Grieving is not all about the loss of someone, it is also about how you look after yourself during this difficult time. Each stage of the grieving process is about showing yourself care and compassion, as you would like someone else to show to you. Research over the years has identified at least five stages of grieving.
Denial or numbness
This is where you appear not to be affected at all, this can last days, weeks or even years in some cases. It’s the mind and body’s way of protecting you from becoming too overwhelmed with painful emotions.
Most people who have experienced a loss will get angry even if it doesn’t make sense. You may feel more irritable, angry towards another person, maybe towards the person who has died about something not related to the death itself. This can help to avoid being overwhelmed by feelings of helplessness and powerlessness.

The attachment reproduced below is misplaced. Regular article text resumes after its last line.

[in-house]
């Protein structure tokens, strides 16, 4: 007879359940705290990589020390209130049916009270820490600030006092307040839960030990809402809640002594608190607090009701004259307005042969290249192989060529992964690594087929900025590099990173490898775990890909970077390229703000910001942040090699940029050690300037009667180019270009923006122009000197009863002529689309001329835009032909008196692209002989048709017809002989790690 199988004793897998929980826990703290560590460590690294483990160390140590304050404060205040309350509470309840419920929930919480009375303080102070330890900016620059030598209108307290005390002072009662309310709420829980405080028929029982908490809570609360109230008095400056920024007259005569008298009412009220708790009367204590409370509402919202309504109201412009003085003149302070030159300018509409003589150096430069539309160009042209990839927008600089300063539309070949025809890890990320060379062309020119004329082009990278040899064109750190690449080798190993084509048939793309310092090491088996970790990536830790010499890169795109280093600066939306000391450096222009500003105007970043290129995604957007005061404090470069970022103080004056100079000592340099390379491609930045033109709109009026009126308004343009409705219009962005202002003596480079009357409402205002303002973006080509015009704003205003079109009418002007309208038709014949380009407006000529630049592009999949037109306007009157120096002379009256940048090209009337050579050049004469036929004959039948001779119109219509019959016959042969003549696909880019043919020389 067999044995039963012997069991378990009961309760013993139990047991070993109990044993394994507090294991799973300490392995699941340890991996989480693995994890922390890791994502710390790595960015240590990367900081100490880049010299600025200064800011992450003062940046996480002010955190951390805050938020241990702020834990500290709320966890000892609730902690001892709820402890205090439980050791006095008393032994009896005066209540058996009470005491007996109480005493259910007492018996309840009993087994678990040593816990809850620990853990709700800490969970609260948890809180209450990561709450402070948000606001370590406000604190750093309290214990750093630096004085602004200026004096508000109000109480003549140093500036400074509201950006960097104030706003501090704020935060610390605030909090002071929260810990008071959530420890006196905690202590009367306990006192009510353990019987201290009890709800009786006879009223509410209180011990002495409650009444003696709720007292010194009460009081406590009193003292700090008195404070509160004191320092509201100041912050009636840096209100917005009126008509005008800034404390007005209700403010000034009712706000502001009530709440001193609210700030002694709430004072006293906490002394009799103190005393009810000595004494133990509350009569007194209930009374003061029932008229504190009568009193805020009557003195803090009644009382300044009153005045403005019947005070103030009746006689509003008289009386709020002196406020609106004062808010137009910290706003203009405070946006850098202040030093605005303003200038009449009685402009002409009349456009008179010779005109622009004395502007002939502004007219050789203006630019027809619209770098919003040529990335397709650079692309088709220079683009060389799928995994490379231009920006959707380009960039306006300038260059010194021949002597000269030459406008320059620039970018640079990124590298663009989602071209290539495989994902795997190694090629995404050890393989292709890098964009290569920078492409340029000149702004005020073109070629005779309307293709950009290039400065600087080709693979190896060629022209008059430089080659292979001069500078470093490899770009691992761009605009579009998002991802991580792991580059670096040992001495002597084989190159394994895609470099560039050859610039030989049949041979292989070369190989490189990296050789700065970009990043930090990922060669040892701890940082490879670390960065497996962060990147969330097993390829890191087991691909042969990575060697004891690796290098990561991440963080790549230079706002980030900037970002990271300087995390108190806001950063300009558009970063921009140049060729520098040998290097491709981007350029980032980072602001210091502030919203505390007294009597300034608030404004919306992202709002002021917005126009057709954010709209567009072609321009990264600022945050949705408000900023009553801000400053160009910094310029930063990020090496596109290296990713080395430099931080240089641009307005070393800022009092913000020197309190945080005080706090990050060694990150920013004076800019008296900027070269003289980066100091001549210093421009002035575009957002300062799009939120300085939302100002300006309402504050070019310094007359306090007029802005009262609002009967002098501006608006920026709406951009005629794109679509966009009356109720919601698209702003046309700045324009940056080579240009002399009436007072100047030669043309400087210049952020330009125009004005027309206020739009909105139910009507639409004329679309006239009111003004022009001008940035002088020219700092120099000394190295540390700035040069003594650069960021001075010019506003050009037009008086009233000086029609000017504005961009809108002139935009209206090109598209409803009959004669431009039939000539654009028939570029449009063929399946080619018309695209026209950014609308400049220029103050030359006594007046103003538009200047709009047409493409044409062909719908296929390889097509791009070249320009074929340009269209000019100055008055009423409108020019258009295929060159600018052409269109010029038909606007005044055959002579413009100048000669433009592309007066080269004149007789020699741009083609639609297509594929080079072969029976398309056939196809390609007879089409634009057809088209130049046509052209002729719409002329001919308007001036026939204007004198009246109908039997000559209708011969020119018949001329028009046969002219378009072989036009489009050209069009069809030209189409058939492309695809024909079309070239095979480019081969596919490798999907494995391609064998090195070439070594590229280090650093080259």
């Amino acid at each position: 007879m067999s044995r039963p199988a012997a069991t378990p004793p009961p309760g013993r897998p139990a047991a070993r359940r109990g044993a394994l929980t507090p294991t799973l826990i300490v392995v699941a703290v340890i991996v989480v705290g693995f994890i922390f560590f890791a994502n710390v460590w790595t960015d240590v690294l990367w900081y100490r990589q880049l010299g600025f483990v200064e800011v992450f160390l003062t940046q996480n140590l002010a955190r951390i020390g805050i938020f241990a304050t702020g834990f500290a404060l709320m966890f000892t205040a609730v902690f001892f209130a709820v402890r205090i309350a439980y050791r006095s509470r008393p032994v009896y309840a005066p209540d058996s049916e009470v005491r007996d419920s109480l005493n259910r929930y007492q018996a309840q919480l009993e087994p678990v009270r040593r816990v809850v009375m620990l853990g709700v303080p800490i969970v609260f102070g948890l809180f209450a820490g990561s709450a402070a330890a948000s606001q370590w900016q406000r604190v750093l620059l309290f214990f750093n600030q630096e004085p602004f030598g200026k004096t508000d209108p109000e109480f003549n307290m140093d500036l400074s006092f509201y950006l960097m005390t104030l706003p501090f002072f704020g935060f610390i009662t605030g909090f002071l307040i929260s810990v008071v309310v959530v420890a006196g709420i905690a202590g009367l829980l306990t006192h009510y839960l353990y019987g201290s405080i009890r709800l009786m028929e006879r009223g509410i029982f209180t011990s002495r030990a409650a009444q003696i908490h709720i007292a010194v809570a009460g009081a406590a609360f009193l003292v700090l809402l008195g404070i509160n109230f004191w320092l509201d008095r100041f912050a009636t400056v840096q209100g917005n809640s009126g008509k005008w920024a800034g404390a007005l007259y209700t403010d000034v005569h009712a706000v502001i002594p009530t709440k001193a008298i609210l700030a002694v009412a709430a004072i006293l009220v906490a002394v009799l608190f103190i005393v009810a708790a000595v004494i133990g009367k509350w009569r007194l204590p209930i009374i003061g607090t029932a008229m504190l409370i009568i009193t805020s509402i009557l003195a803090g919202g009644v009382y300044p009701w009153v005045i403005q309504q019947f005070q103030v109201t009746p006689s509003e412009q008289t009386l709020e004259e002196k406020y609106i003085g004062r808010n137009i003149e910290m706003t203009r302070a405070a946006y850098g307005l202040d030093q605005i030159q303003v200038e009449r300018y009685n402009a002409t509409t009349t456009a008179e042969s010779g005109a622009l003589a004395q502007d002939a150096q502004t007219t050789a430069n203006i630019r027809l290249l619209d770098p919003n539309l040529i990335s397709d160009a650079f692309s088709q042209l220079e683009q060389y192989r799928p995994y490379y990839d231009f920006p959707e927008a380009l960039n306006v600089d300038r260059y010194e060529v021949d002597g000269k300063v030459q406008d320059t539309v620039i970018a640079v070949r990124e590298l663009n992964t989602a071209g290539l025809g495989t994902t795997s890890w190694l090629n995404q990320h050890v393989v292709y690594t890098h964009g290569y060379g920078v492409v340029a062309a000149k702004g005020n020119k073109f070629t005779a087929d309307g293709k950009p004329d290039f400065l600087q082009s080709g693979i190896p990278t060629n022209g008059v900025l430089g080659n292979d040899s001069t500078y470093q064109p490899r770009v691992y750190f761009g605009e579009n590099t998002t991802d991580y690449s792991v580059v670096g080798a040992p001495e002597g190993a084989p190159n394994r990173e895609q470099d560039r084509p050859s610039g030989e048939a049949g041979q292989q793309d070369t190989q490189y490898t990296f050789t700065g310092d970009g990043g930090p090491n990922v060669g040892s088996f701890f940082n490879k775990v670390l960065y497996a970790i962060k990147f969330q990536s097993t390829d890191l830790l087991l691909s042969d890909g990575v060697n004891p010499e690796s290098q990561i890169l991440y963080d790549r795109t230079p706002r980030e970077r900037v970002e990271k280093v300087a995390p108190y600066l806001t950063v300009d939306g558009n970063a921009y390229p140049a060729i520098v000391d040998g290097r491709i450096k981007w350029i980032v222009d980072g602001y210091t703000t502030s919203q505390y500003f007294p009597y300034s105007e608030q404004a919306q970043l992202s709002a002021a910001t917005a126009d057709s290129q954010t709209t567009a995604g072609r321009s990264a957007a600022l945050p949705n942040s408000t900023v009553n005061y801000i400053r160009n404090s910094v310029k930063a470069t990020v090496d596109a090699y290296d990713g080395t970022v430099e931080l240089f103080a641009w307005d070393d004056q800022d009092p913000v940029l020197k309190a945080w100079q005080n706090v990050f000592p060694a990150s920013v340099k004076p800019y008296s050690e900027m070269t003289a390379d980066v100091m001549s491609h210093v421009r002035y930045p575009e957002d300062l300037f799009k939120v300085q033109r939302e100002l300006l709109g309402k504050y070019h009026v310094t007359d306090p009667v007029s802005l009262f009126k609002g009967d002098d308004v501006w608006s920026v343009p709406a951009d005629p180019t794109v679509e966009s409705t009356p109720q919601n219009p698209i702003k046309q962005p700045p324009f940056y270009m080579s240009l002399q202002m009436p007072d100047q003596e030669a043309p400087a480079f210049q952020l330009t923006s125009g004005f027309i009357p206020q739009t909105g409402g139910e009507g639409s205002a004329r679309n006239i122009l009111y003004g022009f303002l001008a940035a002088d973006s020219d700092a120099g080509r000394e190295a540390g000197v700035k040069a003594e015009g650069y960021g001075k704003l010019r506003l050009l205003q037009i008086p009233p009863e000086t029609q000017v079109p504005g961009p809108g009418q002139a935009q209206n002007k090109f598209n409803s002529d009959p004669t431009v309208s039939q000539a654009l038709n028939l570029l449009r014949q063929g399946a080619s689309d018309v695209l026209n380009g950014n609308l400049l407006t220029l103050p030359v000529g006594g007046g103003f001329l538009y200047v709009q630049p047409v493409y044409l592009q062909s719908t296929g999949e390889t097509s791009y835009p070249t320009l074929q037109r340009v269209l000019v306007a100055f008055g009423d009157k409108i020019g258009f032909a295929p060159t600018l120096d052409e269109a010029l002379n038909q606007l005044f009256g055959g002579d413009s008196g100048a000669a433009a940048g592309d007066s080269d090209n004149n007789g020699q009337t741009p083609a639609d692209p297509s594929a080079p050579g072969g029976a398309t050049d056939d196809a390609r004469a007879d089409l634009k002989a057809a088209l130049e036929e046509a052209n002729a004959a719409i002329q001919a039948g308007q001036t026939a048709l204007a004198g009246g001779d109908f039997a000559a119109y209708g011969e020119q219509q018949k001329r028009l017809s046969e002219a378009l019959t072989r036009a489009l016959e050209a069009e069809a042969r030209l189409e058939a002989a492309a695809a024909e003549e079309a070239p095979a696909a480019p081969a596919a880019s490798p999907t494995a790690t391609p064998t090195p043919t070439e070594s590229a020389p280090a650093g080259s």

This is where you become preoccupied with thoughts such as, what could I or should I have done differently, what could have been, if only. The preoccupation of thoughts can help to keep powerful feelings away, and may also help to draw some learning from the situation.
At some stage you may experience some symptoms of depression, feeling low, tearful, and lacking in energy just to name a few. This is where your body and mind is getting you to slow down in order to process the difficult emotions and to help you to adjust to your new reality.
At some point you will be able to integrate what has happened into your life story. People sometimes describe it as learning to live with the loss, where you still continue to miss the person but at the same time feel more able to cope in the world.